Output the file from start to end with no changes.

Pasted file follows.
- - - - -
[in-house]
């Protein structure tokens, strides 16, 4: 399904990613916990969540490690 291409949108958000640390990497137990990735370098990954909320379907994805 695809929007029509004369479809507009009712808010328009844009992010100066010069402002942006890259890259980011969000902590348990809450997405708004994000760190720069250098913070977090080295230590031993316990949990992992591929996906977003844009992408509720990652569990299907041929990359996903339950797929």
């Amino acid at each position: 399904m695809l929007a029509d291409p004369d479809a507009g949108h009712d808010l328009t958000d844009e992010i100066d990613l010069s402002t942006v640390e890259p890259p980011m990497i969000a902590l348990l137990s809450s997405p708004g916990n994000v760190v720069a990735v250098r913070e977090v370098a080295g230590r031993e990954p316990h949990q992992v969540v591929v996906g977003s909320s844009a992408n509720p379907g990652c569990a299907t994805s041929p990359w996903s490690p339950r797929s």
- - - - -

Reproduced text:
[in-house]
């Protein structure tokens, strides 16, 4: 399904990613916990969540490690 291409949108958000640390990497137990990735370098990954909320379907994805 695809929007029509004369479809507009009712808010328009844009992010100066010069402002942006890259890259980011969000902590348990809450997405708004994000760190720069250098913070977090080295230590031993316990949990992992591929996906977003844009992408509720990652569990299907041929990359996903339950797929």
């Amino acid at each position: 399904m695809l929007a029509d291409p004369d479809a507009g949108h009712d808010l328009t958000d844009e992010i100066d990613l010069s402002t942006v640390e890259p890259p980011m990497i969000a902590l348990l137990s809450s997405p708004g916990n994000v760190v720069a990735v250098r913070e977090v370098a080295g230590r031993e990954p316990h949990q992992v969540v591929v996906g977003s909320s844009a992408n509720p379907g990652c569990a299907t994805s041929p990359w996903s490690p339950r797929s």